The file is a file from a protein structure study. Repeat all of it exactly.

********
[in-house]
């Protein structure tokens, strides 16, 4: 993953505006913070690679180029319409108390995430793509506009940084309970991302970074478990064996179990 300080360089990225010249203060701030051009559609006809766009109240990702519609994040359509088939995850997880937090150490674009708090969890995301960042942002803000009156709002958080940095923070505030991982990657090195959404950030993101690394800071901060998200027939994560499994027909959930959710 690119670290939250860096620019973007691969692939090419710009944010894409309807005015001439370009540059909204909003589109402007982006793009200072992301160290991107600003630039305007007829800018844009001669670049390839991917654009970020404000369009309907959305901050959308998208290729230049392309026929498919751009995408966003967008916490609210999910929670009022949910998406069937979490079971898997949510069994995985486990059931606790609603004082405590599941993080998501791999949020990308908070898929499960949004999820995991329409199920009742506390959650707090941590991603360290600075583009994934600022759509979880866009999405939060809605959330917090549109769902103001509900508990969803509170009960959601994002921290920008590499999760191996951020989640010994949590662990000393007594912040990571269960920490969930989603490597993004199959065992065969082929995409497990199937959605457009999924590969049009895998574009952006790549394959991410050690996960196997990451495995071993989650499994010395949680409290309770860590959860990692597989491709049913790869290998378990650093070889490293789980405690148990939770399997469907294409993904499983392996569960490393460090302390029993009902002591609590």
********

[in-house]
């Protein structure tokens, strides 16, 4: 993953505006913070690679180029319409108390995430793509506009940084309970991302970074478990064996179990 300080360089990225010249203060701030051009559609006809766009109240990702519609994040359509088939995850997880937090150490674009708090969890995301960042942002803000009156709002958080940095923070505030991982990657090195959404950030993101690394800071901060998200027939994560499994027909959930959710 690119670290939250860096620019973007691969692939090419710009944010894409309807005015001439370009540059909204909003589109402007982006793009200072992301160290991107600003630039305007007829800018844009001669670049390839991917654009970020404000369009309907959305901050959308998208290729230049392309026929498919751009995408966003967008916490609210999910929670009022949910998406069937979490079971898997949510069994995985486990059931606790609603004082405590599941993080998501791999949020990308908070898929499960949004999820995991329409199920009742506390959650707090941590991603360290600075583009994934600022759509979880866009999405939060809605959330917090549109769902103001509900508990969803509170009960959601994002921290920008590499999760191996951020989640010994949590662990000393007594912040990571269960920490969930989603490597993004199959065992065969082929995409497990199937959605457009999924590969049009895998574009952006790549394959991410050690996960196997990451495995071993989650499994010395949680409290309770860590959860990692597989491709049913790869290998378990650093070889490293789980405690148990939770399997469907294409993904499983392996569960490393460090302390029993009902002591609590």